What are the consequences for the charge of minor under the influence, or minor in possession (MIP) in Wyoming?

It’s no secret that American cinema glorifies teenage drinking. More surprisingly, Ross Douthat, the conservative New York Times columnist, recently argued for lowering the drinking age to 18 years old, with the counterintuitive argument that a lower drinking age would encourage more responsible drinking.

Although popular culture acknowledges that people under 21 drink alcohol and pundits call for reconsidering the drinking age, it is against the law for minors to drink or possess alcohol in the State of Wyoming. The prohibitions are quite broad.

It is against the law for minors to:

(1) Purchase or attempt to purchase alcohol.
(2) Solicit (ask) another person to purchase alcohol for them.
(3) Possess any alcohol.
(4) Or have a measurable blood, breath, or urine alcohol concentration.

See Wyoming Statute 12-6-101(b).

It’s worth emphasizing number four: Minors may not have any measurable alcohol in their system. If a minor had even a single beer and went to a baseball game, it is against the law. It doesn’t matter whether the minor had alcohol in his possession, or was intoxicated. You may ask how police would know whether the minor had alcohol in his system. Odor, a portable breath test, a witness, or a urine analysis, is likely sufficient.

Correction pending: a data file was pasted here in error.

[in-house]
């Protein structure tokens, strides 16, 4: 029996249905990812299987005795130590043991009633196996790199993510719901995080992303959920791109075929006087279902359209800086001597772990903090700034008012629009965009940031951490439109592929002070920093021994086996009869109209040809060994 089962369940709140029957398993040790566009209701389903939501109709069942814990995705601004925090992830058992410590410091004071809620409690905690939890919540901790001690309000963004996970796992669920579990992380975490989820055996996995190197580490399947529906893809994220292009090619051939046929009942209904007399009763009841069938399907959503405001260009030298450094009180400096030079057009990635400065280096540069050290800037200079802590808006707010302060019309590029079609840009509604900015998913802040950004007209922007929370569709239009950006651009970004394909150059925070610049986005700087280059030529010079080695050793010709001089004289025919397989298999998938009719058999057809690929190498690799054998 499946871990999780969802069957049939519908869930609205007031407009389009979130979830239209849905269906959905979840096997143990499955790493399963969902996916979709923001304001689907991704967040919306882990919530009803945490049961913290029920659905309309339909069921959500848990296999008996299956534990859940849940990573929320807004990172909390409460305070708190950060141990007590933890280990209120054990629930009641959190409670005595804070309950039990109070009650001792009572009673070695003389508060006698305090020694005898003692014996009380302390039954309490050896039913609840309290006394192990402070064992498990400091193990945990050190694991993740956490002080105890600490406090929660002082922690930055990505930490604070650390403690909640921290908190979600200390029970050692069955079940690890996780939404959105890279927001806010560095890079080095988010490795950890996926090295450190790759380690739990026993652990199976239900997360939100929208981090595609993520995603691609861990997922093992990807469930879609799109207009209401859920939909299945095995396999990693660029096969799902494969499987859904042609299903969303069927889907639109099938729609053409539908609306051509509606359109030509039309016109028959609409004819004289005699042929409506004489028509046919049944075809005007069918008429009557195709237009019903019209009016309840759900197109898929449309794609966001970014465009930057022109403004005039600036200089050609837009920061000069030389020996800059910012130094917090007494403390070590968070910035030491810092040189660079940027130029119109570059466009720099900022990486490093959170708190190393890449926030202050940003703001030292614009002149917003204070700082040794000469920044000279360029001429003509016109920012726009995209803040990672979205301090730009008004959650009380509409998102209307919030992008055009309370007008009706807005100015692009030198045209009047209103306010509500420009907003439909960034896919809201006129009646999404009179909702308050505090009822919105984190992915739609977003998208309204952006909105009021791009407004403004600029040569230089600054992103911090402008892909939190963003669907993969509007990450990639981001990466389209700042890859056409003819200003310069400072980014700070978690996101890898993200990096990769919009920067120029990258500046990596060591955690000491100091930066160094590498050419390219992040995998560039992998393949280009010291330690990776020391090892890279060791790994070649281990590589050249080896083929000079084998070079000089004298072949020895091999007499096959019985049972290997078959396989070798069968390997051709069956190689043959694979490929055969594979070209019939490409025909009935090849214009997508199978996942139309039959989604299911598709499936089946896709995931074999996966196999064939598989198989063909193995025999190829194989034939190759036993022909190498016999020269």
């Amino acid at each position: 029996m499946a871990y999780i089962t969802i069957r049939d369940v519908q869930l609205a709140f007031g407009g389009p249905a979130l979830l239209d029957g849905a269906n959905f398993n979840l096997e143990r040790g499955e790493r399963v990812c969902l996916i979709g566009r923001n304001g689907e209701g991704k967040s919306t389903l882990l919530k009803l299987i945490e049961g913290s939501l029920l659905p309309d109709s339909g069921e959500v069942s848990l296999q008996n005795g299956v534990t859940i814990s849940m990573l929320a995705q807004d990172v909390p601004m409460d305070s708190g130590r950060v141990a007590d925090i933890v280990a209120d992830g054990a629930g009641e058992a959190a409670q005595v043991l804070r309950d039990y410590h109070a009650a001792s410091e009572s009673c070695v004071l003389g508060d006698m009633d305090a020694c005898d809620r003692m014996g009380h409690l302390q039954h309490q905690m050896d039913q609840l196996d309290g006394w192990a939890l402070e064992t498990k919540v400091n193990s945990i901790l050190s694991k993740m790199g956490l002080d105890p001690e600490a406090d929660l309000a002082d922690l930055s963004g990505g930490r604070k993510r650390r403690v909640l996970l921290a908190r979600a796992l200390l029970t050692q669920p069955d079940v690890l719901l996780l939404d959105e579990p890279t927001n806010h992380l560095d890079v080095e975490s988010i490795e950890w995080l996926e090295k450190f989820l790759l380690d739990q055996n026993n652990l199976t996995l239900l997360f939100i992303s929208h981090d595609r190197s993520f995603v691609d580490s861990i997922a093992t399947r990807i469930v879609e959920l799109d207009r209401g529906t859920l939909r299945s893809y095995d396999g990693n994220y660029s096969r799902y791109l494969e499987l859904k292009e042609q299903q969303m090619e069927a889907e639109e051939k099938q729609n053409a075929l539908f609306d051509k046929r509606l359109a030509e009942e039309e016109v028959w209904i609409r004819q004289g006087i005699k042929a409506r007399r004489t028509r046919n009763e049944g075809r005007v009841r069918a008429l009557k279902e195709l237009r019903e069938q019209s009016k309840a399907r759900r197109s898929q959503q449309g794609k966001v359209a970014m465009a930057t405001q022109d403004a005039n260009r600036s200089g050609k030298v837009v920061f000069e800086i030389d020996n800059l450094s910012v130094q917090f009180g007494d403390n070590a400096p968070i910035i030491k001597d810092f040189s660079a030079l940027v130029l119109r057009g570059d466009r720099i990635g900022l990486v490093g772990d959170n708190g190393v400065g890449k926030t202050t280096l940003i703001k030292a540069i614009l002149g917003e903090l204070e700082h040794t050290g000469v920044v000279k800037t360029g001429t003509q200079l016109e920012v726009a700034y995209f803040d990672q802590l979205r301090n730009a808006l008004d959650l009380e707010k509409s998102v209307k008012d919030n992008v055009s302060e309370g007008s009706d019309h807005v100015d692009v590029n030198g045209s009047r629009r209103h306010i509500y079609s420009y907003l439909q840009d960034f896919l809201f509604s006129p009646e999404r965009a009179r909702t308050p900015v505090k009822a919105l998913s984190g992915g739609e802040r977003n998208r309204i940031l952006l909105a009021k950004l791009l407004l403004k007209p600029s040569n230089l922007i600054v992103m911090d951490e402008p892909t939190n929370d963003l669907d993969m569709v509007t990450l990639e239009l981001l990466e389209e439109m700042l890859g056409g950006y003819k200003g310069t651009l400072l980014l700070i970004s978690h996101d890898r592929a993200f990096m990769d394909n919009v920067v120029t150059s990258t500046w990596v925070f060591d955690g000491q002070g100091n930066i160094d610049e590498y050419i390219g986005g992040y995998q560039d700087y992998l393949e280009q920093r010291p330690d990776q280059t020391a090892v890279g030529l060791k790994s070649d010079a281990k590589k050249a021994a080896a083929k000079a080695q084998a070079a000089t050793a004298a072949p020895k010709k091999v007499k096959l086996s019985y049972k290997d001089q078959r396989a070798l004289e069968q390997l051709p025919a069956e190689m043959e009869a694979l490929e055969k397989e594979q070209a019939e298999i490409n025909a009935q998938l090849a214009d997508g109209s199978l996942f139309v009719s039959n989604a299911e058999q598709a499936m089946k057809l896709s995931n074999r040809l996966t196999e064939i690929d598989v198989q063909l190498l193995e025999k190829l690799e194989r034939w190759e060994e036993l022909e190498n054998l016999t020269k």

The crimes of minor in possession of alcohol (MIP), or minor under the influence of alcohol are misdemeanors. The penalties are up to 6 months in jail and a $750.00 fine. Additionally, as a condition of release or the sentence, the minor may be required to get an alcohol evaluation and undergo any recommended treatment.

Now, there are certain exceptions to the law. A parent or guardian can provide the minor with alcohol, if the alcohol is consumed in the parents’ presence. For example, a parent could offer the minor a glass of wine with dinner. In certain circumstances, minors may consume alcohol for religious or medicinal purposes (think communion or old-fashioned cough medicine).

However, parents and relatives cannot furnish alcohol to a minor, with the idea that knowing where and when the minors are drinking is better than the alternative. This Wyoming woman was sentenced to 6 months in jail for providing alcohol to teenagers involved in a fatal drunk driving crash.

If you are charged with the crime of MIP or minor under the influence in Jackson Hole, Grand Teton or Yellowstone National Park, Pinedale, Afton or Alpine, I encourage you to get in touch. It’s your freedom and reputation on the line. I also handle these kinds of charges in Driggs and Victor, Idaho.